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Safety at sea

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Floating LNG (FLNG) is finally starting to become accepted as a technically feasible and competitive solution to onshore LNG production. Currently, FLNG is split between two development schemes: neashore (or atshore) and offshore. Both types of projects have reached a positive final investment decision (FID). Shell’s Prelude and Petronas’ Kanowit and Rotan projects are located offshore and will produce directly from subsea wells, while Exmar’s Caribbean FLNG and Golar’s Hilli projects were developed and designed to produce LNG from partly treated pipeline gas nearshore.

The design criteria for nearshore and offshore FLNG projects are similar, but nearshore developments offer various advantages, including simplified marine systems. Typically, the vessel will be jetty moored, resulting in simpler offloading requirements and no need for a turret or dynamic positioning system. However, the topside still needs to be designed for a limited footprint, and safety is important as there are limited options to escape in case of an emergency situation. Some additional challenges must, however, be expected for an offshore FLNG vessel with respect to topside design:

  • Logistics – refrigerant import may be even more of a challenge in the open waters than close to shore. 
  • Motion – many offshore FLNG project sites may be subject to harsh conditions. As such, greater care must be taken to ensure, for instance, correct distribution in the heat exchangers to guarantee performance.
  • More changes in feed gas and frequent shutdowns – while pipeline quality feed gas may provide a relatively stable feed gas source and limited variations in composition and pressure, the conditions change more frequently offshore as wells come on and offline. More shutdowns must also be expected.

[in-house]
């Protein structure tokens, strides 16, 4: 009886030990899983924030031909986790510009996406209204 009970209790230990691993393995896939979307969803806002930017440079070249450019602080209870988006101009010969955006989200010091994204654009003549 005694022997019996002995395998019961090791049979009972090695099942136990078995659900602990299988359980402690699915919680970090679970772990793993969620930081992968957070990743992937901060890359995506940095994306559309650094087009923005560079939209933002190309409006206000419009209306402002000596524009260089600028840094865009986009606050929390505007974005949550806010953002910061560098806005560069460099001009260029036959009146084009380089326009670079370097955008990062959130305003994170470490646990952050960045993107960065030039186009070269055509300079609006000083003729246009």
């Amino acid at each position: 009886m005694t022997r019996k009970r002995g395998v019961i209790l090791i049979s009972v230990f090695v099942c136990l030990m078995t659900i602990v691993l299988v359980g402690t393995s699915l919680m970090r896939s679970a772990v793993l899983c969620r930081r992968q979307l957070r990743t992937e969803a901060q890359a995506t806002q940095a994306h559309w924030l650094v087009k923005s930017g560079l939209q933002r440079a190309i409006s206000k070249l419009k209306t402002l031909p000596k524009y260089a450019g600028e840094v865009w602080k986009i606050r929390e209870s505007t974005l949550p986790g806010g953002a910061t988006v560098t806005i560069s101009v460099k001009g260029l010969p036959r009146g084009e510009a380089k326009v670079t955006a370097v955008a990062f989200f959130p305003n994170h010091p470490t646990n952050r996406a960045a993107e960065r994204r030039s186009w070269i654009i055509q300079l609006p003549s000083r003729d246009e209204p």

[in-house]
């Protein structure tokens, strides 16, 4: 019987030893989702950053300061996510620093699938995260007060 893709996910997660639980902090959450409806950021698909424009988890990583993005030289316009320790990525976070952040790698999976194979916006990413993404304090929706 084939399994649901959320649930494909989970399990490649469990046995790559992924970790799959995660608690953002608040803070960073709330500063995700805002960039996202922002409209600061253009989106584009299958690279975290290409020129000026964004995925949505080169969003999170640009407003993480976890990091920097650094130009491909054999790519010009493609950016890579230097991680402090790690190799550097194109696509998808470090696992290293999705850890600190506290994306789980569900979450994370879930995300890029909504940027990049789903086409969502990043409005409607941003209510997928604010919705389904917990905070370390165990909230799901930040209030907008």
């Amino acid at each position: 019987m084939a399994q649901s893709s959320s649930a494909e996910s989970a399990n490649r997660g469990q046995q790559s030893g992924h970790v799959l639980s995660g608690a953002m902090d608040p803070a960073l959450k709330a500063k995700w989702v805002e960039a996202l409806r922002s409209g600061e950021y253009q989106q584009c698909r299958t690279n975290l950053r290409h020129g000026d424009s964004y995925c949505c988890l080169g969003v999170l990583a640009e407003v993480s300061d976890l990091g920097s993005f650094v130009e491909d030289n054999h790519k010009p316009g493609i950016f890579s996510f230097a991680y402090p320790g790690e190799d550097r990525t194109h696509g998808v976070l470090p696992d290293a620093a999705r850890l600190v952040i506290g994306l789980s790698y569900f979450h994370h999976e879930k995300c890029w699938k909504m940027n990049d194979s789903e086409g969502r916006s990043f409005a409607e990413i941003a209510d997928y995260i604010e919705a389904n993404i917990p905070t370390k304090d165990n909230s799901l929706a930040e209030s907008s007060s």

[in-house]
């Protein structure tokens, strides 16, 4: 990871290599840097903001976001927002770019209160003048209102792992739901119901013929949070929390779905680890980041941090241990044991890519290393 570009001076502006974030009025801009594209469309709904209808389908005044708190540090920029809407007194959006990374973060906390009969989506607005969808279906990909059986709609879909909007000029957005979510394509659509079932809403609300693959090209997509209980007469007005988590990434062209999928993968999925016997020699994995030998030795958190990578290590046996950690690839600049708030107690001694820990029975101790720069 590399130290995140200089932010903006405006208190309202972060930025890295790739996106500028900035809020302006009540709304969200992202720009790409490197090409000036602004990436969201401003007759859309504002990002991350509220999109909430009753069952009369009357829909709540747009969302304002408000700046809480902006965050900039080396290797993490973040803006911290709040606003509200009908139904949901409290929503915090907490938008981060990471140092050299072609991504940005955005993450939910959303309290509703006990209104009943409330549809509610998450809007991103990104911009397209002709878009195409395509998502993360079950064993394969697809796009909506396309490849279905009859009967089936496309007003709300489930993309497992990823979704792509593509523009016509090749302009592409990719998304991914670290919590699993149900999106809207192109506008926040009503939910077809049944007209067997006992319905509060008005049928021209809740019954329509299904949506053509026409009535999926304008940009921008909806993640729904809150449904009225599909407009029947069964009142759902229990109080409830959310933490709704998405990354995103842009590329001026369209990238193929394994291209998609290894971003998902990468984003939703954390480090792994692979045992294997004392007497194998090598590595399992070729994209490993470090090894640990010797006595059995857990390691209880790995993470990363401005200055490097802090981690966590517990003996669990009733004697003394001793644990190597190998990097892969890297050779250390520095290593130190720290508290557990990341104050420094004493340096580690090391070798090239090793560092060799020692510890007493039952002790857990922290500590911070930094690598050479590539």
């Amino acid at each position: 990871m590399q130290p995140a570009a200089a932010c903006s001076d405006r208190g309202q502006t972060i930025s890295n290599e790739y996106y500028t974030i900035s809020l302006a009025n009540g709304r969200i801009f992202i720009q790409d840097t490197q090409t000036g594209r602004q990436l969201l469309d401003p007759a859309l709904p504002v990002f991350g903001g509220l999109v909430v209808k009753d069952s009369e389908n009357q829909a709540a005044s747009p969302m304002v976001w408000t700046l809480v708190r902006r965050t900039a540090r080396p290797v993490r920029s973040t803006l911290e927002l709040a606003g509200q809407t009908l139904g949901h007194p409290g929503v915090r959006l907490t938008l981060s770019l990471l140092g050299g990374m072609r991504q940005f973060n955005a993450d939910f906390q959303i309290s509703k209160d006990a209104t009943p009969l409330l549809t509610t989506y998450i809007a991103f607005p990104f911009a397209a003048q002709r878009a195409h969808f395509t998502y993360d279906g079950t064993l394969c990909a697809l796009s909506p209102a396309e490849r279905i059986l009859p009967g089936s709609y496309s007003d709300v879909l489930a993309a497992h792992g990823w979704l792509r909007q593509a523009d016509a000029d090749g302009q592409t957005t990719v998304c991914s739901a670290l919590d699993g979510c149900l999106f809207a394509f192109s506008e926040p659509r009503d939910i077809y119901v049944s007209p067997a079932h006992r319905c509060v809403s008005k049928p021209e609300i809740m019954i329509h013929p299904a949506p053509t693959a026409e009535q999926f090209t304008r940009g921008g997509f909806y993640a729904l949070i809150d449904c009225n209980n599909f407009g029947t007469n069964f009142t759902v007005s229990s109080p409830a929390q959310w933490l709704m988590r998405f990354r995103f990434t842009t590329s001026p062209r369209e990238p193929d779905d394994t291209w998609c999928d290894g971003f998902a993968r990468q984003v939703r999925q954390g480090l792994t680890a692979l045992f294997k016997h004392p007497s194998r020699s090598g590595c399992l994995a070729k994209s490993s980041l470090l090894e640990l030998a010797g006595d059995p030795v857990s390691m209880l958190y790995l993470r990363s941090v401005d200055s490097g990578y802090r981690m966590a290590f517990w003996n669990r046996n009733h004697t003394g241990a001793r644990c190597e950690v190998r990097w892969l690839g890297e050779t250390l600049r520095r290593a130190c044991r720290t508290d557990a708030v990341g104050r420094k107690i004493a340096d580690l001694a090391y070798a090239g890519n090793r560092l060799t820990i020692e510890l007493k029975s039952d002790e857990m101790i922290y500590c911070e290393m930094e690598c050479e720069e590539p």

• Possibly more complex pretreatment – while quality pipeline gas typically has a maximum of 2.5 – 3.0 mol% CO2, virtually zero H2S and limited N2, offshore FLNG may also require handling of slugs, high water cut and condensate production, as well as a higher concentration of sour components.

The topside equipment is one of the most cost-intensive investments, and the liquefaction system is one of the major contributors to this cost. Selecting a technology that requires minimum deck space, whilst at the same time being inherently safe, is, therefore, a crucial factor in trying to reduce the overall CAPEX.

Offshore logistics may be challenging.


Choosing the right technology for offshore FLNG

There are currently two main liquefaction technologies proposed for FLNG: mixed refrigerant (MR) cycles and nitrogen cycles. In general, MR cycles have the advantage of having high theoretical efficiency, while nitrogen cycles have the advantage of not being flammable and having high availability. When producing LNG nearshore from pipeline gas – where fuel gas comes at a price – high liquefaction efficiency may influence project economy more than when producing LNG from your own gas field where slightly higher fuel gas consumption only results in a few months shorter field lifetime.

However, experience from the offshore oil and gas sector shows that factors such as availability and flexibility for feed gas composition changes, as well as increased start-ups and shutdowns, are just as important for the overall project economics. Applying this experience to offshore LNG leads to the consideration of using nitrogen as a refrigerant. The nitrogen cycle is non-hazardous, single-phase, and simple to operate, resulting in optimised availability and higher project net present value. For any FLNG project, availability and safety must be the most important factors, with efficiency a secondary concern.

Sourcing and delivery of refrigerants is also a major consideration when selecting an FLNG liquefaction technology.....

This article was originally published in the June 2016 issue of LNG Industry magazine. To read the full version of this article, please sign in or register for a free trial subscription.

Written by Inga Bettina Waldmann, KANFA Aragon, Norway. Edited by

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